Violet is actively working to improve her social skills, trying to make sense of a world she is unused to. It makes her quite the compelling main character.

There is a full ensemble of secondary characters and each have their strengths and weaknesses. They want to progress and reach their goals but it doesn’t mean that everything always goes smoothly for them. For now, every secondary character has been interesting and compelling for the viewer. Another thing that I love about Violet Evergarden is that there area lot of female characters. Out of the five secondary points of view, four of them are women/girls. They take care of each other—not in an ‘everyone is perfect’ kind of way but more ‘everyone has their issues and trying to take them into account is what a decent person does.’

The arrival Dietfried Bougainvillea is probably going to change that, but it will also further the plot, so I am not going to complain.

Tell me this is not the face of a future problematic fave, I am waiting.

Conclusion

Violet Evergarden is worth the watch if you are into well-made Japanese anime. There are a lot of colors and a lot of beautiful lighting. It is a visual treat, which aids the world-building immensely.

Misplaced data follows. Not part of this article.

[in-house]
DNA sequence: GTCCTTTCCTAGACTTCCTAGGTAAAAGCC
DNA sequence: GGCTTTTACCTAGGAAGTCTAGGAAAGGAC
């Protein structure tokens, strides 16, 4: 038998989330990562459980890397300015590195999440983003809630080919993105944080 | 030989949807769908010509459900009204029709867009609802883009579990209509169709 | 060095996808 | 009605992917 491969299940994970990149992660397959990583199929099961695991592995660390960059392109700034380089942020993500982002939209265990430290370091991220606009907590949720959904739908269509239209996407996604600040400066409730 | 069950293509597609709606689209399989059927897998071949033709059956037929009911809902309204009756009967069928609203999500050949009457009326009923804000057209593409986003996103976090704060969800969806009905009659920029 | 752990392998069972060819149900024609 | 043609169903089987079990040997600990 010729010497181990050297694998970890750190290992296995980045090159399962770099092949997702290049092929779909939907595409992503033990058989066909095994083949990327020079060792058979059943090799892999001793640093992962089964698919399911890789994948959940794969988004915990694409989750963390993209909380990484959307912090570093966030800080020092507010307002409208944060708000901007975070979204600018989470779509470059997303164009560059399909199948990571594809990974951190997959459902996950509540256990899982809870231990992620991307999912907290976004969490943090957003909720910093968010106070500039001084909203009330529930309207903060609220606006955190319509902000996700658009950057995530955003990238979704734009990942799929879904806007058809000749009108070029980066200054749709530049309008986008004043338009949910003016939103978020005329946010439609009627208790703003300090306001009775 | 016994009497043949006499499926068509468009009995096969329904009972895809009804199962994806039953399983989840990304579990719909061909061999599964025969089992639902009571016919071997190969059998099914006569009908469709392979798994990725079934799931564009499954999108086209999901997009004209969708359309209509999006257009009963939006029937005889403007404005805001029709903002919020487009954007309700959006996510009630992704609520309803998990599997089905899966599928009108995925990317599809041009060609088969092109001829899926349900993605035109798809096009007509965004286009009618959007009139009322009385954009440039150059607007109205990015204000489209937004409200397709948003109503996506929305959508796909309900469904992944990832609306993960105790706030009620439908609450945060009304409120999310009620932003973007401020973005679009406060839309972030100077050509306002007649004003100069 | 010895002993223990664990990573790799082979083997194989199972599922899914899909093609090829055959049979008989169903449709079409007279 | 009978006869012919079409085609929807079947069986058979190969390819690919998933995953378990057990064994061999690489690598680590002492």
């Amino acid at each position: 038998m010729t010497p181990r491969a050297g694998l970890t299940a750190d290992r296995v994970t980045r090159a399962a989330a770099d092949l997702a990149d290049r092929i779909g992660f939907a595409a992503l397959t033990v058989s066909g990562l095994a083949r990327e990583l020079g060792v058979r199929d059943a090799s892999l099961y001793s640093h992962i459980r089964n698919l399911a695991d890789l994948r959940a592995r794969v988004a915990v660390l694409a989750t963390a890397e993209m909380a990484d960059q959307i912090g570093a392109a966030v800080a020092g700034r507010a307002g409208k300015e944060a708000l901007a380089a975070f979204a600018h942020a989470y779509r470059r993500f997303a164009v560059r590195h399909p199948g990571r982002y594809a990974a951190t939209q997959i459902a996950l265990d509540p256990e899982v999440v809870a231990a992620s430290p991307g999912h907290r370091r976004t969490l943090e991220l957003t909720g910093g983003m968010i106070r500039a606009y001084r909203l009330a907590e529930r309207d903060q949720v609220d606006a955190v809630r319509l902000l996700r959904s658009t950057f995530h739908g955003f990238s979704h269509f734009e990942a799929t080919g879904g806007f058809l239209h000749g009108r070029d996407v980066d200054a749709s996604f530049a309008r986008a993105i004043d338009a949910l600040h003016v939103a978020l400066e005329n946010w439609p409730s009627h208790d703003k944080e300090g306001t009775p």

When you animate a field of irises just because you can.

My big caveat is that I don’t understand why the main protagonist has to be fourteen, especially since she is in love with a man who is at least in his mid-twenties. They could have make her sixteen or even eighteen without really changing her character(I personally headcanon her as sixteen, since she only guess that she ‘must be’ fourteen). But nothing is perfect I guess?

Anyway, I do encourage you to have a look at Violet Evergarden if you can. It will be my pleasure to talk about it more when it reaches its conclusion.


All images courtesy of Kyoto Animation.

Annedey
Written By

Annedey is a (French) writer and college student in public affairs who has a high predisposition to do something else than her actual college work. Theater/movie/book/Tv-show-enthusiast, she can sometimes become over-attached to cultural productions leading to the unfortunate creation of bitterness that mixes quite badly with a clear tendency to swear.